Undoing Working Changes

Suppose while viewing the output of svn diff you determine that all the changes you made to a particular file are mistakes. Maybe you shouldn't have changed the file at all, or perhaps it would be easier to make different changes starting from scratch.

This is a perfect opportunity to use svn revert:

$ svn revert README
Reverted 'README'

Subversion reverts the file to its pre-modified state by overwriting it with the cached “pristine” copy from the .svn area. But also note that svn revert can undo any scheduled operations—for example, you might decide that you don't want to add a new file after all:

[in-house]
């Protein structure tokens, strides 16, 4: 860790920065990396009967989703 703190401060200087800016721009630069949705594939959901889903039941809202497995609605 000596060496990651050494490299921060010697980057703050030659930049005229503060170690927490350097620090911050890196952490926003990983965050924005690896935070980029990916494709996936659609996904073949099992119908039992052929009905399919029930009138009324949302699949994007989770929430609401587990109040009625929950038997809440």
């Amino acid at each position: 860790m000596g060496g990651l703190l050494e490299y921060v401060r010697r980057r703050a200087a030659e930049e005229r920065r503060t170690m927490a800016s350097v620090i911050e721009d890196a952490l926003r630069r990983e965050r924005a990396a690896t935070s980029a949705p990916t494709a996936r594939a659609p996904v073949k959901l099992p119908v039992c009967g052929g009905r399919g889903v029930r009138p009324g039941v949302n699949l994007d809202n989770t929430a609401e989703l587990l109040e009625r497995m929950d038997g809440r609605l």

$ svn status foo
?      foo

$ svn add foo
A         foo

$ svn revert foo
Reverted 'foo'

$ svn status foo
?      foo

Note

svn revertITEM has exactly the same effect as deleting ITEM from your working copy and then running svn update -r BASE ITEM. However, if you're reverting a file, svn revert has one very noticeable difference—it doesn't have to communicate with the repository to restore your file.

Or perhaps you mistakenly removed a file from version control:

$ svn status README
       README

$ svn delete README
D         README

$ svn revert README
Reverted 'README'

$ svn status README
       README